A team of researchers from Clemson University, Columbia University Journalism School and the University of Washington has discovered a security success in an unlikely place: the “Panama Papers.”
Students and faculty at Clemson University have developed two smartphone apps to provide practical, real-world assistance to help people with intellectual disabilities maintain employment and live independently. The ClemsonLIFE Task Analysis app aids individuals in the completion of everyday tasks for home and work, while the ClemsonLIFE Meal Planner app helps users develop a weekly meal plan, manage inventory in a pantry and populate a grocery list that ensures they buy required food items each week.
All kinds of data from government secrets to credit card numbers are vulnerable to computer hacking, but new defenses could be on the way with the help of a nationwide team of security experts, including a Clemson University assistant professor.
High-performing college students interested in health-related professions soon will be able to apply for graduate school through two innovative initiatives offered by Clemson University and the Medical University of South Carolina. Starting in fall 2017, the collaboration will reduce student debt and increase the number of highly skilled, highly trained professionals entering South Carolina’s workforce.
A Clemson University researcher is letting her fingers do the talking with a new project that could lead to more realistic hand movements for animated movies, video games and a range of virtual reality simulations.
Falling hardware costs have put virtual reality tantalizingly close to revolutionizing everything from how gamers battle aliens to how companies train employees, but the technology faces a troubling challenge that leaves some users sick to their stomachs. For some virtual-reality users, all it takes is a few seconds to come down with a case of […]
South Carolina is known more for peaches than oranges when it comes to fruit, but researchers in the state could play a key role in saving the nation’s citrus industry from an insect-borne disease that has devastated crops in Florida and threatens other states from California to Texas.
Brian Dean, an associate professor in the School of Computing, is the winner of Philip Prince Award for Innovation in Teaching. The award recognizes outstanding faculty members who demonstrate creative and novel teaching methods and is named for former Clemson President Phil Prince. “I’m honored at having been chosen for this award, and, more generally […]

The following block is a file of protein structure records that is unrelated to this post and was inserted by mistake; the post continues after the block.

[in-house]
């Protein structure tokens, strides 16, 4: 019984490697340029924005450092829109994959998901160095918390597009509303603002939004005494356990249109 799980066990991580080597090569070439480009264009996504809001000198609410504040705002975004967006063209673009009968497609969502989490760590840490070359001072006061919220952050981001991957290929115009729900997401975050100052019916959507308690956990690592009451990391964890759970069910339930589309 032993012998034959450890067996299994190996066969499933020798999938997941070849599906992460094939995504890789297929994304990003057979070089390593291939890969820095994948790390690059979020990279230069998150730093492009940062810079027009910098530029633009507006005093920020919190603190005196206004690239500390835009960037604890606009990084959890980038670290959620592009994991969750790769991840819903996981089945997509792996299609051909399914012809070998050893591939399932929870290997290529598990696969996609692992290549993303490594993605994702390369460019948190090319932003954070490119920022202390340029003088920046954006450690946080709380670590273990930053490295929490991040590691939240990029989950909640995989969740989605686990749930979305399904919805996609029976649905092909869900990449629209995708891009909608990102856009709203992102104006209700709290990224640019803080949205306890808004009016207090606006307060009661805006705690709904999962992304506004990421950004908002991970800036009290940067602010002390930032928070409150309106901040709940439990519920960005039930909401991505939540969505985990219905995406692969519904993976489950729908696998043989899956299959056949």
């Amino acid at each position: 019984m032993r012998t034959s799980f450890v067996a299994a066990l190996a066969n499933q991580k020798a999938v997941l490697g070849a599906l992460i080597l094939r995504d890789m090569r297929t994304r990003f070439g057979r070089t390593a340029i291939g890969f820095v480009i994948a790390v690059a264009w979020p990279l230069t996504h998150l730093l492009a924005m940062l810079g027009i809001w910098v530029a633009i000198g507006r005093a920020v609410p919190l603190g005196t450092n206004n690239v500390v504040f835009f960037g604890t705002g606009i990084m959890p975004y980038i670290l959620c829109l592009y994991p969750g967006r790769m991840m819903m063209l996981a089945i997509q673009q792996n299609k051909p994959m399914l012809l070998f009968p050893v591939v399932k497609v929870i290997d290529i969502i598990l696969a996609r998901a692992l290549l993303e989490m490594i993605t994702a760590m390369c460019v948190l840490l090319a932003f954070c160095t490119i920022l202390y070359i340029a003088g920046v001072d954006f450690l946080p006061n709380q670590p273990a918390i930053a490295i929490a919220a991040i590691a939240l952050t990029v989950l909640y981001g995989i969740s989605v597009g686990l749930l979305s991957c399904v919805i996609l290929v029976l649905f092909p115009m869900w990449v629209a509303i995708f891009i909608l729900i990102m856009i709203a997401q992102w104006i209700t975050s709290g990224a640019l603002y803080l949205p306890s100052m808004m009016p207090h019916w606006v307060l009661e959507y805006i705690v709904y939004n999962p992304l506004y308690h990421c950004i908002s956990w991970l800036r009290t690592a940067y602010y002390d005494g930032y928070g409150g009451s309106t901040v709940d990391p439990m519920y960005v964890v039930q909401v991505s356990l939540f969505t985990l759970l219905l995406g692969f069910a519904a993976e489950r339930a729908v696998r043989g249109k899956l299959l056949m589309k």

The visual effects that help make films such as “Avatar” and “The Hobbit” trilogy come to life took center stage on May 3 when four-time Academy Award winner Joe Letteri visited Clemson University. Letteri, the senior VFX supervisor at Weta Digital, has been at the forefront of many modern techniques and specializes in the creation […]
Brian Dean and Jacob Sorber, who are both in the School of Computing, are the latest winners of Dean’s Professorship Awards. Anand Gramopadhye, the dean of the College of Engineering and Science, established the award to recognize and provide funding for high-performing faculty members. “Congratulations to Drs. Dean and Sorber,” Gramopadhye said. “The award recognizes […]
Silicon Valley may have a reputation as the center of the tech universe, but some of the brightest minds in virtual reality recently chose downtown Greenville and Clemson University for their annual conference.
The animated short "Peanut Butter Jelly" showcases the increasing sophistication coming out of a Clemson graduate program that mimics a real-world animation studio. It also shines a light on the School of Computing’s growing influence in the movie industry.
The issues that face our world are distinctly human problems. But computers can go a long way toward offering solutions.
A former associate dean with several years leadership experience has begun a new job as the director of a fast-growing Clemson University school that prepares students for jobs in a variety of computer-related fields. Eileen T. Kraemer is the new C. Tycho Howle Director of the School of Computing.
With a $1.5 million grant from the National Science Foundation’s Computer Systems Research program, researchers from Clemson University and Dartmouth College launched the Amulet project to develop computational jewelry to support mobile-health applications.